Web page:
The Silver Scribe

Utah’s Primary System Explained

Brett Bolander, Features and News Editor

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The primary election cycle is in full swing, neighborhood caucuses were on March 20th, county and state conventions are in April, and the primary is in June. But what does all that mean?

The first event of the election cycle is the caucus, where attendees appoint delegates from their precinct, usually comprised of only a few neighborhoods, to attend the county and state conventions on their behalf.  Although delegates are the most important position at the precinct level, other positions are voted on as well, including Precinct Chair, Vice-Chair, Secretary and others.

The Democratic Party allows all eligible voters to participate, while the Republican Party only allows registered Republicans to participate.

The elected delegates from each precinct attend the county and state conventions, where candidates for office are first voted on.

The county convention is reserved for voting on candidates for offices that are entirely within county borders, such as County Sheriff and most state level representatives.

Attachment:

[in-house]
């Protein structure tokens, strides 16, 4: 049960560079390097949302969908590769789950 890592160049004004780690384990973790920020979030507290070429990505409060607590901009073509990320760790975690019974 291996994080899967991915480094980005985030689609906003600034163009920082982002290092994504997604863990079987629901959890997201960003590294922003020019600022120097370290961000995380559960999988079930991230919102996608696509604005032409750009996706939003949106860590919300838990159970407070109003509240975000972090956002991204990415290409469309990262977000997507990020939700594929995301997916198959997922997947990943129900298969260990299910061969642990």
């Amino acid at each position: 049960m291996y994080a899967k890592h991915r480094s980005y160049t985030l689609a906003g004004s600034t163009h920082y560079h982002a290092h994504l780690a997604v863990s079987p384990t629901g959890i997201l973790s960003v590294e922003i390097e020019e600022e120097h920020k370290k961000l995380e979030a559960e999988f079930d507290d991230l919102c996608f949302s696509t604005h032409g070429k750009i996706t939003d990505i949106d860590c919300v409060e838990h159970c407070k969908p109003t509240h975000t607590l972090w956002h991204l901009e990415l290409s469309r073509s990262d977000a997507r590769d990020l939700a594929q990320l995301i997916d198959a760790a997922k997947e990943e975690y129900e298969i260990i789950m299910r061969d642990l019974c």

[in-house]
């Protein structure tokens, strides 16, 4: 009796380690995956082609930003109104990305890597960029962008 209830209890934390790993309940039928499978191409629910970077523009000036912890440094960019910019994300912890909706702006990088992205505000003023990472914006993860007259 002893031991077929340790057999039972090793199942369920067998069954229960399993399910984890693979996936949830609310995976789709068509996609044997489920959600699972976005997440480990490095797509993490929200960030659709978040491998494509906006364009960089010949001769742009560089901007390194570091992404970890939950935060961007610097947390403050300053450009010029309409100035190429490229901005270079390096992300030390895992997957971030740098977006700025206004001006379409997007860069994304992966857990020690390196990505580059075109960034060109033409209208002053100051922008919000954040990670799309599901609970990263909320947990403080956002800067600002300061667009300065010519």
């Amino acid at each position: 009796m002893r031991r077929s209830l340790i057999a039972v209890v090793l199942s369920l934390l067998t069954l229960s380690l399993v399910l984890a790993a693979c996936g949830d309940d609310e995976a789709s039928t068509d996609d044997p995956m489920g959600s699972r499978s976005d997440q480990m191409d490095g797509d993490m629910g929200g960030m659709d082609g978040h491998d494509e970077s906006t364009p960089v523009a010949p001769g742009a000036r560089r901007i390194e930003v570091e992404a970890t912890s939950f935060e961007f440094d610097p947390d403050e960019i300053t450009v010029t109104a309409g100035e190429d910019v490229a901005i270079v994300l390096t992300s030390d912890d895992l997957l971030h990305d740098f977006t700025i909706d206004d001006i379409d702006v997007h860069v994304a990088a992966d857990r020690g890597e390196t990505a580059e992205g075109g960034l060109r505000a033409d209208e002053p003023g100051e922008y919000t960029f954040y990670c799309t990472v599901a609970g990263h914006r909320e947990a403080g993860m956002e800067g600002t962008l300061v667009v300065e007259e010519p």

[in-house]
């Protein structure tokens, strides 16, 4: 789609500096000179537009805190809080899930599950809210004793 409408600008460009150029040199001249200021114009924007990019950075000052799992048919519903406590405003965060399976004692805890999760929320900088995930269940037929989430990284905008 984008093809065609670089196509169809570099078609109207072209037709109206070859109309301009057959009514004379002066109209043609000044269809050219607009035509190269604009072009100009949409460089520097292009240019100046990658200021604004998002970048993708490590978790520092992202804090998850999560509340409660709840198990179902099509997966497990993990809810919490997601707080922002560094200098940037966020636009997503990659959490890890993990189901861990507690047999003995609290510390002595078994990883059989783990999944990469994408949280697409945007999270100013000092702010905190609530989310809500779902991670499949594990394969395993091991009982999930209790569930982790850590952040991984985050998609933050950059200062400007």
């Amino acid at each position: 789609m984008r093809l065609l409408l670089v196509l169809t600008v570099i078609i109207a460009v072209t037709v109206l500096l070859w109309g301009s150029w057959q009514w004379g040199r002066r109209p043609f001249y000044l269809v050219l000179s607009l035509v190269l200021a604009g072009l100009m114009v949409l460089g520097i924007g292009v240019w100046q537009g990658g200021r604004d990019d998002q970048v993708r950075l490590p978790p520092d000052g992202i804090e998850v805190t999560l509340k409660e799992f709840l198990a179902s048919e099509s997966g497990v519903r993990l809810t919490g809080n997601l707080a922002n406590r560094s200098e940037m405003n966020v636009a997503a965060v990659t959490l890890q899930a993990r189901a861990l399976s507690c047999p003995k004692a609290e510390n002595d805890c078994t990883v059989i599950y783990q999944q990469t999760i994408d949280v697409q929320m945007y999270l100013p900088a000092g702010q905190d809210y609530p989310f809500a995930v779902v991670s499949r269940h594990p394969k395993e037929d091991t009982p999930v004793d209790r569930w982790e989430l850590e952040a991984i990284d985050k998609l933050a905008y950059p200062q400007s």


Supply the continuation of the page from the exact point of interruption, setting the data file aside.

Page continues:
The state convention is where candidates for multi-county races are voted on, including all federal representatives.

The conventions are a way to whittle a party’s candidates down to just two choices.  Any candidate that gets at least 40% of the vote at the convention is placed on the primary ballot.  Candidates can also qualify for the primary ballot by obtaining enough signature from their potential constituents.

The primary elections are where the general voting population votes for their preferred candidates that received enough delegate votes, or signatures, to qualify for the primary ballot.  The candidate with the most votes then becomes the party’s candidate for the general election in November.

“I don’t get why it’s so complicated.” said Victoria Adaire.

Jackson Coy shared her view, saying, “It should be straight forward like other states.”

 

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Utah’s Primary System Explained